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GONZALES-RODRIGUEZ v. U.S.

February 1, 2005.

ANGEL FELIPE GONZALES-RODRIGUEZ, Petitioner,
v.
UNITED STATES OF AMERICA, Respondent.



The opinion of the court was delivered by: THOMAS GRIESA, Senior District Judge

OPINION

This is a petition for a writ of error coram nobis. It was filed in September 2003 with the original number of the criminal action, 88 Cr. 290. It was not assigned a civil number until 2004. That number is 04 Civ. 1428.

The petition seeks to vacate the judgment entered in the criminal case on March 8, 1989. He also seeks relief as to a recent illegal reentry conviction, as will be described.

  The petition is denied.

  Facts

  On October 20, 1987 two agents of the Immigration and Naturalization Service, Joseph Occhipinti and Theresa Regis, appeared at the apartment of petitioner. Occhipinti has testified that the purpose was to interview the owner of a travel agency that was believed to be located at the apartment. Page 2

  The agents knocked on the door of the apartment, which was opened by petitioner. After identifying themselves as immigration officers, the agents questioned petitioner, who denied that there was a travel agency at the location. The agents were granted permission to enter the apartment. In the course of questioning, petitioner claimed that he was from Puerto Rico, but then admitted that he was from the Dominican Republic. Petitioner could not produce any immigration documents, and was placed under arrest. Occhipinti observed in plain view a gun, a substance that appeared to be cocaine, and drug paraphernalia.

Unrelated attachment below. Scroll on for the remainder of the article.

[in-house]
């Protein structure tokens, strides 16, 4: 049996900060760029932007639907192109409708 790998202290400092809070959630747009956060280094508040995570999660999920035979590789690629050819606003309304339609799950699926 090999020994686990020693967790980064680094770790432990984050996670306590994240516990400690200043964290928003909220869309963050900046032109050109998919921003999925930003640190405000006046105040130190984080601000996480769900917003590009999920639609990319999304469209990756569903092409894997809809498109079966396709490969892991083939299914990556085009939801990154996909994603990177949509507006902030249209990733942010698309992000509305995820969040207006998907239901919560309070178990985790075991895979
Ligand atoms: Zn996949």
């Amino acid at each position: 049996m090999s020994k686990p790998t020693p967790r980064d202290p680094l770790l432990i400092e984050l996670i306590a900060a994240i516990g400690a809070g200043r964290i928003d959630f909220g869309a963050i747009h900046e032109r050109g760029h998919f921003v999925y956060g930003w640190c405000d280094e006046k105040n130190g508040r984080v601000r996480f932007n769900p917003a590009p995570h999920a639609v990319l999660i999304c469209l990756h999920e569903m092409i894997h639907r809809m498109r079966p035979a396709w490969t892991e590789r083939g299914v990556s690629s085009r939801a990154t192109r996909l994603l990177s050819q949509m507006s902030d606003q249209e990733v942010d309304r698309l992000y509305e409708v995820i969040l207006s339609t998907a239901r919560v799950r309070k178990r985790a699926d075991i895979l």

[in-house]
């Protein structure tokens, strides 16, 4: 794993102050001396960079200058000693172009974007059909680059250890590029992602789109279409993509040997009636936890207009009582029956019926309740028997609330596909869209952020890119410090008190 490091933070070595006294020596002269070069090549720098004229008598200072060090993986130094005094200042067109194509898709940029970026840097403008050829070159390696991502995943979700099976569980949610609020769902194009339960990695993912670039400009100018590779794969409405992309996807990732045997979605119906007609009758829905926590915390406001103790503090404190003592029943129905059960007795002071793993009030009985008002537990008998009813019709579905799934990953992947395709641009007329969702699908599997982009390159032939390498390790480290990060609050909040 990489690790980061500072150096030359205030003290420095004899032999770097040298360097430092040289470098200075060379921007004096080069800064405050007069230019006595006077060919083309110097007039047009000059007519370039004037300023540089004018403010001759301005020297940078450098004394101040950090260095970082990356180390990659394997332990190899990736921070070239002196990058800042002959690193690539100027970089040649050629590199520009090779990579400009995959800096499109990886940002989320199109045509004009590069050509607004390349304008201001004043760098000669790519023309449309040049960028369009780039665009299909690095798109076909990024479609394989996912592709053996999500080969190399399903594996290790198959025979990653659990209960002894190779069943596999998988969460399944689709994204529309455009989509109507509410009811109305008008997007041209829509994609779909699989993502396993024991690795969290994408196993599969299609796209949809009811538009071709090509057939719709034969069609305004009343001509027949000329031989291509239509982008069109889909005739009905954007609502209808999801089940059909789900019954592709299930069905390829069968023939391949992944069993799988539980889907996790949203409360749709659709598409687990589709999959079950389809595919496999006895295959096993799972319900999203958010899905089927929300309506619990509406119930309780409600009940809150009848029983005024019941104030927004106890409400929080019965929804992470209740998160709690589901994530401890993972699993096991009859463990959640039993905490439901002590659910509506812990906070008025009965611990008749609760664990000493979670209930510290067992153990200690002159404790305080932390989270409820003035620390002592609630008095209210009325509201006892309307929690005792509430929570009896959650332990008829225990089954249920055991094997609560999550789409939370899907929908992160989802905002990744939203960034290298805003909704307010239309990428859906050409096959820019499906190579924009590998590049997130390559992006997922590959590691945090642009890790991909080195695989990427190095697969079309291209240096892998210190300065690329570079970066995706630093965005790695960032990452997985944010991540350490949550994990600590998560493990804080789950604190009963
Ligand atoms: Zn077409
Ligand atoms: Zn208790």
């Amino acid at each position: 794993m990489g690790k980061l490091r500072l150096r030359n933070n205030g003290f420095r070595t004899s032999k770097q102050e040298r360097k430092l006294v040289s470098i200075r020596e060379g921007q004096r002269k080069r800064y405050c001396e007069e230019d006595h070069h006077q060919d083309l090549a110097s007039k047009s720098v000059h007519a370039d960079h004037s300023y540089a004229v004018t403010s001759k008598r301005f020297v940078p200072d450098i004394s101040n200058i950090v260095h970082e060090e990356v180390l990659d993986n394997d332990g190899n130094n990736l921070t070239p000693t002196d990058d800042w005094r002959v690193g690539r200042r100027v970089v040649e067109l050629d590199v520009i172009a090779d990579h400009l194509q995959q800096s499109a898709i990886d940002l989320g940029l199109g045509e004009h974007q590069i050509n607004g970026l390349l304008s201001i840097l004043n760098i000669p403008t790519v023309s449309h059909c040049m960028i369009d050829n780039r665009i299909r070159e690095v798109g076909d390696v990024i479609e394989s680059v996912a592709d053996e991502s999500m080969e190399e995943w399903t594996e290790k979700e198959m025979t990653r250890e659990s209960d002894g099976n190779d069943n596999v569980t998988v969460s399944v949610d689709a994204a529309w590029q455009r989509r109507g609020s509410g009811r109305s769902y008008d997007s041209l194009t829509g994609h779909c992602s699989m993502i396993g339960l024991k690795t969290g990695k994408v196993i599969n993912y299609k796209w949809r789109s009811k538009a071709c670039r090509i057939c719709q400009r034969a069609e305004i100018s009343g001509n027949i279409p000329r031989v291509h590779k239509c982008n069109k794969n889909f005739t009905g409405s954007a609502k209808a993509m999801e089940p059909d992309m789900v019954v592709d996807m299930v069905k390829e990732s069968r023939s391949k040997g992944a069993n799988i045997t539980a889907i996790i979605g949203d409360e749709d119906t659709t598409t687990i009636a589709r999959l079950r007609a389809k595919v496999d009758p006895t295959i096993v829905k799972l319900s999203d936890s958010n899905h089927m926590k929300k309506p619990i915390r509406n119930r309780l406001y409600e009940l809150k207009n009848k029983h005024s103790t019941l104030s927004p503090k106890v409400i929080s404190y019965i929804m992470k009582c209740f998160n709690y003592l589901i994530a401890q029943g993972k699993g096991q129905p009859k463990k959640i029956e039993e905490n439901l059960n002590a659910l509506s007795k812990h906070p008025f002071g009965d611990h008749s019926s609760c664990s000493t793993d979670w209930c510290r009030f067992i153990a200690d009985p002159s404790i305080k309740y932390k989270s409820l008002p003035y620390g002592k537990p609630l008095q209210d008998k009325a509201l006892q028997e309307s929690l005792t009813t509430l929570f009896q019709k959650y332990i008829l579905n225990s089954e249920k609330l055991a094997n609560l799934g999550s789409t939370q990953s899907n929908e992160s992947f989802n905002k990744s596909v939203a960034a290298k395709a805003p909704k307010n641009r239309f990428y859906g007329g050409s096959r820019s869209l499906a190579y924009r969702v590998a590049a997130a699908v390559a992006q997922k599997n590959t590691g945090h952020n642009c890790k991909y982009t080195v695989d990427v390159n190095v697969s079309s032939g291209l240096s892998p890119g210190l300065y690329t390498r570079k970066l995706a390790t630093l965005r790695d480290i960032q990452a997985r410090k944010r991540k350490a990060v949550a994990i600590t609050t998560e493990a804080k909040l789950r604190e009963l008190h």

Petitioner was given his Miranda warnings, and subsequently executed a written statement, admitting that he had been selling cocaine for approximately one month and that the gun belonged to him.

  Petitioner was subsequently indicted for possession of cocaine with intent to distribute and possession of a firearm in connection with drug trafficking.

  Petitioner moved to suppress the evidence seized from his apartment and also to suppress oral and written statements.

  A suppression hearing was held on September 29, 1988. Occhipinti was the only witness. Petitioner did not present any evidence by way of affidavit or testimony, although his attorney engaged in vigorous cross-examination of Occhipinti. Page 3

  The court denied the suppression motion from the bench. The court's ruling was on the basis of what the court considered uncontradicted evidence. The court found that the agents were admitted to the apartment by petitioner, that the agents properly found out that petitioner was an illegal alien, and that drugs and drug paraphernalia were observed in plain view. Moreover, there was no indication, or even a claim, that petitioner's Miranda rights were violated.

  As a result of the denial of the suppression motion, petitioner pled guilty on December 15, 1988 to count one of the indictment, charging the narcotics violation. Petitioner was sentenced to a prison term of 16 months, followed by a three-year ...


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